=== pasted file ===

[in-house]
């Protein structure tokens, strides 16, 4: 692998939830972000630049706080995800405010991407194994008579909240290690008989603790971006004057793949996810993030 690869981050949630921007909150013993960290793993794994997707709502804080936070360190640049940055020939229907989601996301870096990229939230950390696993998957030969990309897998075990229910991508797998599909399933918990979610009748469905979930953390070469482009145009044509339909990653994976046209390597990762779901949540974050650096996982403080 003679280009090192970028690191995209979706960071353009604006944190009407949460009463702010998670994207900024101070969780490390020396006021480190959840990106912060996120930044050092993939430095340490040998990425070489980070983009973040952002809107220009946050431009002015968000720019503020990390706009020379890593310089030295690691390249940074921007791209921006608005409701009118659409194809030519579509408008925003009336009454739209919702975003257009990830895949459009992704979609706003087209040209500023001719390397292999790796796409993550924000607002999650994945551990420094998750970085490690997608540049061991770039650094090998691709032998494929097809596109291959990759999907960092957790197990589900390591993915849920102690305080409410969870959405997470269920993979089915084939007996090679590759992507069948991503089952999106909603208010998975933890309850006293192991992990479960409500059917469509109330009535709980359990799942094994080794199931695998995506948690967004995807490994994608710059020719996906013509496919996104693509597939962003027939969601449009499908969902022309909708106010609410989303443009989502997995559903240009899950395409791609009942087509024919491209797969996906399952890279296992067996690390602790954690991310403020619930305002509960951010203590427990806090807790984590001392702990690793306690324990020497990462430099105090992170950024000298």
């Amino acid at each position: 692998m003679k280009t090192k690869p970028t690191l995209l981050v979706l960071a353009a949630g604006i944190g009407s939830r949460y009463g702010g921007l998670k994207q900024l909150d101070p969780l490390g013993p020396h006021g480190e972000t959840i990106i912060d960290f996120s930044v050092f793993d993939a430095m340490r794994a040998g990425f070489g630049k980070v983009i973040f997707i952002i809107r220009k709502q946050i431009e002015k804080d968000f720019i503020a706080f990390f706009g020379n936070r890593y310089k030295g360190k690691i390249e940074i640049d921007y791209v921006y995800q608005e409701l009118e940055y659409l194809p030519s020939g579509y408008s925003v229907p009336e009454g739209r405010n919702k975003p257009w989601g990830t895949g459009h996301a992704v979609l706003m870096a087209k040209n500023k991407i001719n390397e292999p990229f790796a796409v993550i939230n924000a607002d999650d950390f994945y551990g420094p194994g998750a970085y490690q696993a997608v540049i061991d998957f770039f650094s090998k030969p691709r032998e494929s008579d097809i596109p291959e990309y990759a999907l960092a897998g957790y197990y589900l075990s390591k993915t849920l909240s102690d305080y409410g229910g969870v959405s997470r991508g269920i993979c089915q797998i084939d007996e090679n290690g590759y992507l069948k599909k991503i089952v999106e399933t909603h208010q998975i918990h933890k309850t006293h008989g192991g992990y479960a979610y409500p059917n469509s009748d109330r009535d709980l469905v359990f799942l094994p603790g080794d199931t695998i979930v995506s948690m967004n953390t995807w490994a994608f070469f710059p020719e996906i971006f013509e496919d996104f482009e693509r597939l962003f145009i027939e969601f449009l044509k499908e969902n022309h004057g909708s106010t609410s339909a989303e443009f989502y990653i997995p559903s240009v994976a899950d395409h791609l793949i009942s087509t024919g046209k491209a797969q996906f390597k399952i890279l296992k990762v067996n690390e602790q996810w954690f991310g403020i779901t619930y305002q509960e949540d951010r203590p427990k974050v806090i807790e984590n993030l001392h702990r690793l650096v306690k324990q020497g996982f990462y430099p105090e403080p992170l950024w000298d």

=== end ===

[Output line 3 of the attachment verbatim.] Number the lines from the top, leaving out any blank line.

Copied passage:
């Amino acid at each position: 692998m003679k280009t090192k690869p970028t690191l995209l981050v979706l960071a353009a949630g604006i944190g009407s939830r949460y009463g702010g921007l998670k994207q900024l909150d101070p969780l490390g013993p020396h006021g480190e972000t959840i990106i912060d960290f996120s930044v050092f793993d993939a430095m340490r794994a040998g990425f070489g630049k980070v983009i973040f997707i952002i809107r220009k709502q946050i431009e002015k804080d968000f720019i503020a706080f990390f706009g020379n936070r890593y310089k030295g360190k690691i390249e940074i640049d921007y791209v921006y995800q608005e409701l009118e940055y659409l194809p030519s020939g579509y408008s925003v229907p009336e009454g739209r405010n919702k975003p257009w989601g990830t895949g459009h996301a992704v979609l706003m870096a087209k040209n500023k991407i001719n390397e292999p990229f790796a796409v993550i939230n924000a607002d999650d950390f994945y551990g420094p194994g998750a970085y490690q696993a997608v540049i061991d998957f770039f650094s090998k030969p691709r032998e494929s008579d097809i596109p291959e990309y990759a999907l960092a897998g957790y197990y589900l075990s390591k993915t849920l909240s102690d305080y409410g229910g969870v959405s997470r991508g269920i993979c089915q797998i084939d007996e090679n290690g590759y992507l069948k599909k991503i089952v999106e399933t909603h208010q998975i918990h933890k309850t006293h008989g192991g992990y479960a979610y409500p059917n469509s009748d109330r009535d709980l469905v359990f799942l094994p603790g080794d199931t695998i979930v995506s948690m967004n953390t995807w490994a994608f070469f710059p020719e996906i971006f013509e496919d996104f482009e693509r597939l962003f145009i027939e969601f449009l044509k499908e969902n022309h004057g909708s106010t609410s339909a989303e443009f989502y990653i997995p559903s240009v994976a899950d395409h791609l793949i009942s087509t024919g046209k491209a797969q996906f390597k399952i890279l296992k990762v067996n690390e602790q996810w954690f991310g403020i779901t619930y305002q509960e949540d951010r203590p427990k974050v806090i807790e984590n993030l001392h702990r690793l650096v306690k324990q020497g996982f990462y430099p105090e403080p992170l950024w000298d």